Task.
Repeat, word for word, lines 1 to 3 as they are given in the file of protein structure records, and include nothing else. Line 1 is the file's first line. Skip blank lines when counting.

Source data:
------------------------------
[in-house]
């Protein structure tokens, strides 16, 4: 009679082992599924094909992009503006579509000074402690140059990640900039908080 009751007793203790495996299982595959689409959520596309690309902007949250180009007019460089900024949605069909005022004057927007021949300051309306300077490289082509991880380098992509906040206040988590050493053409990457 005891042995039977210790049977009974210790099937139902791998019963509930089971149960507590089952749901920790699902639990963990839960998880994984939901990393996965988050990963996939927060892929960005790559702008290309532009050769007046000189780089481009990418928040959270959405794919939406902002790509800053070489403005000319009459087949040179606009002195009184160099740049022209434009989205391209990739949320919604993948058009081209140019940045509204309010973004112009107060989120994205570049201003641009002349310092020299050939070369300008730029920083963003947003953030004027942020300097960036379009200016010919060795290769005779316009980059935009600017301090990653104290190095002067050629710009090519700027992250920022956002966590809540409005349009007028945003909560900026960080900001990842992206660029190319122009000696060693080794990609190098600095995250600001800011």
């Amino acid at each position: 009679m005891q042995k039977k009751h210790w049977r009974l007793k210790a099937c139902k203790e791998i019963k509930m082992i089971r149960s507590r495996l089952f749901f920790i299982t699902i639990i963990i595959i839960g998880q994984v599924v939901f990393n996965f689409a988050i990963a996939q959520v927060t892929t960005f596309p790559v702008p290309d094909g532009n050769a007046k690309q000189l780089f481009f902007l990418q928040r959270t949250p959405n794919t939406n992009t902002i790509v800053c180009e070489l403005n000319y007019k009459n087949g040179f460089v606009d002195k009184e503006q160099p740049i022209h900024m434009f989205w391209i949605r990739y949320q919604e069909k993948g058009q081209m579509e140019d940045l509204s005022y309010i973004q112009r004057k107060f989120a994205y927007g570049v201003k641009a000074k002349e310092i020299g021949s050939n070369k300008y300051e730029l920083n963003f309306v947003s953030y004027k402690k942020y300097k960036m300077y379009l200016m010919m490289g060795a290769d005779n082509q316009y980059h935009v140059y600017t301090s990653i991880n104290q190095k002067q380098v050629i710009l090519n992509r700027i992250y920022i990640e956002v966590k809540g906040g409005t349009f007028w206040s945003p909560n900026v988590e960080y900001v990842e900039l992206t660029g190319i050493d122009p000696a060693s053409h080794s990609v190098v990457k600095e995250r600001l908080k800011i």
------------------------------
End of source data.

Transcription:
[in-house]
């Protein structure tokens, strides 16, 4: 009679082992599924094909992009503006579509000074402690140059990640900039908080 009751007793203790495996299982595959689409959520596309690309902007949250180009007019460089900024949605069909005022004057927007021949300051309306300077490289082509991880380098992509906040206040988590050493053409990457 005891042995039977210790049977009974210790099937139902791998019963509930089971149960507590089952749901920790699902639990963990839960998880994984939901990393996965988050990963996939927060892929960005790559702008290309532009050769007046000189780089481009990418928040959270959405794919939406902002790509800053070489403005000319009459087949040179606009002195009184160099740049022209434009989205391209990739949320919604993948058009081209140019940045509204309010973004112009107060989120994205570049201003641009002349310092020299050939070369300008730029920083963003947003953030004027942020300097960036379009200016010919060795290769005779316009980059935009600017301090990653104290190095002067050629710009090519700027992250920022956002966590809540409005349009007028945003909560900026960080900001990842992206660029190319122009000696060693080794990609190098600095995250600001800011």
């Amino acid at each position: 009679m005891q042995k039977k009751h210790w049977r009974l007793k210790a099937c139902k203790e791998i019963k509930m082992i089971r149960s507590r495996l089952f749901f920790i299982t699902i639990i963990i595959i839960g998880q994984v599924v939901f990393n996965f689409a988050i990963a996939q959520v927060t892929t960005f596309p790559v702008p290309d094909g532009n050769a007046k690309q000189l780089f481009f902007l990418q928040r959270t949250p959405n794919t939406n992009t902002i790509v800053c180009e070489l403005n000319y007019k009459n087949g040179f460089v606009d002195k009184e503006q160099p740049i022209h900024m434009f989205w391209i949605r990739y949320q919604e069909k993948g058009q081209m579509e140019d940045l509204s005022y309010i973004q112009r004057k107060f989120a994205y927007g570049v201003k641009a000074k002349e310092i020299g021949s050939n070369k300008y300051e730029l920083n963003f309306v947003s953030y004027k402690k942020y300097k960036m300077y379009l200016m010919m490289g060795a290769d005779n082509q316009y980059h935009v140059y600017t301090s990653i991880n104290q190095k002067q380098v050629i710009l090519n992509r700027i992250y920022i990640e956002v966590k809540g906040g409005t349009f007028w206040s945003p909560n900026v988590e960080y900001v990842e900039l992206t660029g190319i050493d122009p000696a060693s053409h080794s990609v190098v990457k600095e995250r600001l908080k800011i």